It’s so powerful what you said that we are marrying the person not so much for who they are, but who they will continually grow into. What’s important is that relationships don’t happen to us. We make relationships happen. We touched on this in the first couple of chapters of the book. One way we make relationships happen is by our behavior. In the book, we say, “How is it that you do you?”
Not being the person that your spouse, boss or friend wants you to be, but how you can be your best self. That’s the key.
Realize that all of us are going to come with different jagged edges. We don’t come with smooth edges. We come with jagged edges. One of the things that attracted me to my wife was that she was quiet. She is this strong, silent type. I loved it. The girls I dated who are loud and bossy, it didn’t take long for me to know this was not the person. She was quiet.
One of the things she said that attracted her to me was that I wasn’t quiet. She knew that if she had something she bought from Walmart that needed to be returned, this guy would return it for her. Do you see it? Guess where we had the greatest friction. She was too quiet. I was too loud. This is where the change needed to happen. I was willing to celebrate that she’s quiet even when I wish she were louder. She was willing to accept the fact that I was annoyingly loud.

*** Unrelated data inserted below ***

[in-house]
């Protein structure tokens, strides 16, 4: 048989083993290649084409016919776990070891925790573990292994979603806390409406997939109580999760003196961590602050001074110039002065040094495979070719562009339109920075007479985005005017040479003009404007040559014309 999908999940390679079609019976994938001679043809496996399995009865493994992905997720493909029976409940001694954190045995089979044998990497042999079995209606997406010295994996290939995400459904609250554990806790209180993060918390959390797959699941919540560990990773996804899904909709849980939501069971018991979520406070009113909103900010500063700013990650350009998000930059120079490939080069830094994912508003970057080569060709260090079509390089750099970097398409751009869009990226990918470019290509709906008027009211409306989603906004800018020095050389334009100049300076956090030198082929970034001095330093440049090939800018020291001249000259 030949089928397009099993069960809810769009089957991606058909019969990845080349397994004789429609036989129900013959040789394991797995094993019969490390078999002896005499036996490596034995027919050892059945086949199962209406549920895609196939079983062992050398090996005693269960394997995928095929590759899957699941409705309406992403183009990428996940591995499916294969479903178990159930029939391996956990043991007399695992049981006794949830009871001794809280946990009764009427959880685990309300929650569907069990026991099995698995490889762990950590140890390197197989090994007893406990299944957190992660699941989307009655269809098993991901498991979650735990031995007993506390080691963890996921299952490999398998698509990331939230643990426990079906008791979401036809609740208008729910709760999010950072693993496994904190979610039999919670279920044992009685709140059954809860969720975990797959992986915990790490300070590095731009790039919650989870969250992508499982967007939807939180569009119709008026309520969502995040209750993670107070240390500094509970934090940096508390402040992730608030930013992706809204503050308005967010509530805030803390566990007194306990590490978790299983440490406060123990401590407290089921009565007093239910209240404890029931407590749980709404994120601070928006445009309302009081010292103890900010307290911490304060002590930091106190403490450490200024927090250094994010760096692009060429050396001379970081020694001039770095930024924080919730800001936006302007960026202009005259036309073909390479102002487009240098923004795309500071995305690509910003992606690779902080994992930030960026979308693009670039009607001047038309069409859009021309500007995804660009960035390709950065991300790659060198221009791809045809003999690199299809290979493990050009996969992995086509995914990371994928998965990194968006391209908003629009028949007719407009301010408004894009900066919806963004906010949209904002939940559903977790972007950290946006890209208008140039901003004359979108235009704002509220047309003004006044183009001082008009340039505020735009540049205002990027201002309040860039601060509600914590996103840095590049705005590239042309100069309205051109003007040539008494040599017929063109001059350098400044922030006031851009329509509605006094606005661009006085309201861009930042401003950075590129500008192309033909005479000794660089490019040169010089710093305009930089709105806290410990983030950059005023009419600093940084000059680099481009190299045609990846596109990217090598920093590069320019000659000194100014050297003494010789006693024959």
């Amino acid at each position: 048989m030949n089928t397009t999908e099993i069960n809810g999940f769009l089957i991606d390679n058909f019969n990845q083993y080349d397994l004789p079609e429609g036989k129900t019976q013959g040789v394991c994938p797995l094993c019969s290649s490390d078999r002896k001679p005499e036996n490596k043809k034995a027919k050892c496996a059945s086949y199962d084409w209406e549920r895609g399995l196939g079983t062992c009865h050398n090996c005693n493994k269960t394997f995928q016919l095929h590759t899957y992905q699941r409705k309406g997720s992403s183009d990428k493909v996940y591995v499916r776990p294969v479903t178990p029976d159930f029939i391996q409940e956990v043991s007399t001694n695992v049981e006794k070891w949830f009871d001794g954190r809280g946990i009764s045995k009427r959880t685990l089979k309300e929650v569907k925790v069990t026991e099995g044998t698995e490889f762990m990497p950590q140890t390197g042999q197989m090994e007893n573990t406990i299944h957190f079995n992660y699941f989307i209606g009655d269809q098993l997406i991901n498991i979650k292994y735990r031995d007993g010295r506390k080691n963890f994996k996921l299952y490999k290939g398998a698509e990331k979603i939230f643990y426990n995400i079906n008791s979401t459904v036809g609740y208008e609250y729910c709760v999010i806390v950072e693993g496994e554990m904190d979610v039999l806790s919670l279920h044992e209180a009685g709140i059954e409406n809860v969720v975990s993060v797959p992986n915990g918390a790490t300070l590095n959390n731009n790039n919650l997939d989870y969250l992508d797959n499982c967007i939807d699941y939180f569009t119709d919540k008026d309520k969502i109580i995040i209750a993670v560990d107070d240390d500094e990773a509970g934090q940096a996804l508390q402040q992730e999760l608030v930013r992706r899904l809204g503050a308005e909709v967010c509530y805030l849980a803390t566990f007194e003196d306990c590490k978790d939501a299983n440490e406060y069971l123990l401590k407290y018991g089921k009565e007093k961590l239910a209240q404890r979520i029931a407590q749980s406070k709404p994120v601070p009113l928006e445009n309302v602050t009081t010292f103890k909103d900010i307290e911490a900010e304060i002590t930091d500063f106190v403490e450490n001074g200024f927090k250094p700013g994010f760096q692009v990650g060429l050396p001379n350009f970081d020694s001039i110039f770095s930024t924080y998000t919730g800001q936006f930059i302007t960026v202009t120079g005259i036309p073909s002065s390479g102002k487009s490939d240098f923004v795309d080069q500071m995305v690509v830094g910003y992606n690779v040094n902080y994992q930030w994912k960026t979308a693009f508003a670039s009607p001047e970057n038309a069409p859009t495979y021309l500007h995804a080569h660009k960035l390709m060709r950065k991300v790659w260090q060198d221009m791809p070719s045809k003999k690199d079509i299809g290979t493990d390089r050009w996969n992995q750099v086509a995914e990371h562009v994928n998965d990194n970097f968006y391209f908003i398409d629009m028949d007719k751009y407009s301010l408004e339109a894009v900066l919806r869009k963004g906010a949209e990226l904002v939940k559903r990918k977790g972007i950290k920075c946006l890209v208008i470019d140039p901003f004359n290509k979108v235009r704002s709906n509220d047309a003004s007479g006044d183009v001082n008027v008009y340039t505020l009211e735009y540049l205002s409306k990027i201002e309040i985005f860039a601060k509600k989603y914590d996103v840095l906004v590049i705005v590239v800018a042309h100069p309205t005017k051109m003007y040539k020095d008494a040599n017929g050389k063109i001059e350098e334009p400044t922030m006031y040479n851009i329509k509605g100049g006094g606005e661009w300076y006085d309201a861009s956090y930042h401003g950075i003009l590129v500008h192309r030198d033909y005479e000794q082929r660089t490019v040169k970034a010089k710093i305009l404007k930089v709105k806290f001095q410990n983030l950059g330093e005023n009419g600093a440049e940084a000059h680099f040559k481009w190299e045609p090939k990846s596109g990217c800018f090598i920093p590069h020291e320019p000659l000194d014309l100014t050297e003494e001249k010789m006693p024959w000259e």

There are numerous relationship-impacting opportunities that are presented to you every day.
It’s so funny you tell that story. I have to share one myself if you don’t mind. My wife and I started going out in college. I’m very outgoing. She’s not quiet. She’s more outgoing than probably the average person, but I’m at the other end of the spectrum. We started going out. We ended up breaking up in college as many people do.
I went out with another girl and she was extremely outgoing, more outgoing than I have. She wanted to go out every single night and do things constantly. She would call me grandpa because I only wanted to go a couple of times a week. I was like, “Going out with someone like me is driving me insane. It’s terrible. I can’t stand it.” My wife and I ended up getting back together. It’s an example of if you find someone that complements you, there’s a natural tension that exists.
It’s the same thing in business. If you find a cofounder, that cofounder ideally should be different from you. You’re more of a salesperson and that cofounder is more of an engineering person or vice versa, He’s more of an introvert, and you’re more of an extrovert. That’s good, but it also means there’s a natural tension that exists in that dynamic. You have to acknowledge it and figure out how to handle it so that both sides get what they need and grow from that perspective. Do you modify who you are in order to give your wife more space or not?
I don’t want folks to feel like you could change yourself. I want folks to walk away knowing that they can manage themselves. It’s not that I don’t wish that we would entertain far more people than we do. I love people, as you’ve already gathered. I love to be around people. I still have that appetite and desire. I manage myself because I know it stresses her out at some level. Everything must be in order. Every plant must be in its place. The dish must be polished. It’s hard work for her, but I don’t care. I want the people. The people are here, but it’s managing myself.